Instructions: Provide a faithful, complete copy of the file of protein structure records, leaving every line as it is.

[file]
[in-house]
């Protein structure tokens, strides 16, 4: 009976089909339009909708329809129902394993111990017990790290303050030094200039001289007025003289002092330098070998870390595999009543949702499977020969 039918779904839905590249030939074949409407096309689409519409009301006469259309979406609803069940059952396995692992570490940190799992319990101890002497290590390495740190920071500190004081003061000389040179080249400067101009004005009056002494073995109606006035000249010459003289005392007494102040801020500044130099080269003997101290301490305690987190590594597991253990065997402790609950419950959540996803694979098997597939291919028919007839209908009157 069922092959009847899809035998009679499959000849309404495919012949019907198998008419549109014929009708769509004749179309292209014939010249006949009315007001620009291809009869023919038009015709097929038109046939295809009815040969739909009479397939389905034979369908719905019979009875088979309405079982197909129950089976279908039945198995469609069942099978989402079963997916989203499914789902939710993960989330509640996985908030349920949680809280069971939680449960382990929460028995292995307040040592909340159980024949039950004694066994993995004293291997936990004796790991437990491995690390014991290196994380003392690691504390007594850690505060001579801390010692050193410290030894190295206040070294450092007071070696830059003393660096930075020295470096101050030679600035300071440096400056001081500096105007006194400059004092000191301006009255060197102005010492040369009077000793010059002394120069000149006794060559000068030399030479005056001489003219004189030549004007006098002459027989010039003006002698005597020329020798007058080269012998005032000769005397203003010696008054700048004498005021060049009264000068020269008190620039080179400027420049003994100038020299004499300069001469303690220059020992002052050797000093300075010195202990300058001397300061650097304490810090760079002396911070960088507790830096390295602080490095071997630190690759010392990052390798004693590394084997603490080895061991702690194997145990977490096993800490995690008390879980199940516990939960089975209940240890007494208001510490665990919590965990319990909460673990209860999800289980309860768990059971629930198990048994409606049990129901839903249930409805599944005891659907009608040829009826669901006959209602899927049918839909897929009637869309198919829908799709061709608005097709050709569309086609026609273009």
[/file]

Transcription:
[in-house]
């Protein structure tokens, strides 16, 4: 009976089909339009909708329809129902394993111990017990790290303050030094200039001289007025003289002092330098070998870390595999009543949702499977020969 039918779904839905590249030939074949409407096309689409519409009301006469259309979406609803069940059952396995692992570490940190799992319990101890002497290590390495740190920071500190004081003061000389040179080249400067101009004005009056002494073995109606006035000249010459003289005392007494102040801020500044130099080269003997101290301490305690987190590594597991253990065997402790609950419950959540996803694979098997597939291919028919007839209908009157 069922092959009847899809035998009679499959000849309404495919012949019907198998008419549109014929009708769509004749179309292209014939010249006949009315007001620009291809009869023919038009015709097929038109046939295809009815040969739909009479397939389905034979369908719905019979009875088979309405079982197909129950089976279908039945198995469609069942099978989402079963997916989203499914789902939710993960989330509640996985908030349920949680809280069971939680449960382990929460028995292995307040040592909340159980024949039950004694066994993995004293291997936990004796790991437990491995690390014991290196994380003392690691504390007594850690505060001579801390010692050193410290030894190295206040070294450092007071070696830059003393660096930075020295470096101050030679600035300071440096400056001081500096105007006194400059004092000191301006009255060197102005010492040369009077000793010059002394120069000149006794060559000068030399030479005056001489003219004189030549004007006098002459027989010039003006002698005597020329020798007058080269012998005032000769005397203003010696008054700048004498005021060049009264000068020269008190620039080179400027420049003994100038020299004499300069001469303690220059020992002052050797000093300075010195202990300058001397300061650097304490810090760079002396911070960088507790830096390295602080490095071997630190690759010392990052390798004693590394084997603490080895061991702690194997145990977490096993800490995690008390879980199940516990939960089975209940240890007494208001510490665990919590965990319990909460673990209860999800289980309860768990059971629930198990048994409606049990129901839903249930409805599944005891659907009608040829009826669901006959209602899927049918839909897929009637869309198919829908799709061709608005097709050709569309086609026609273009």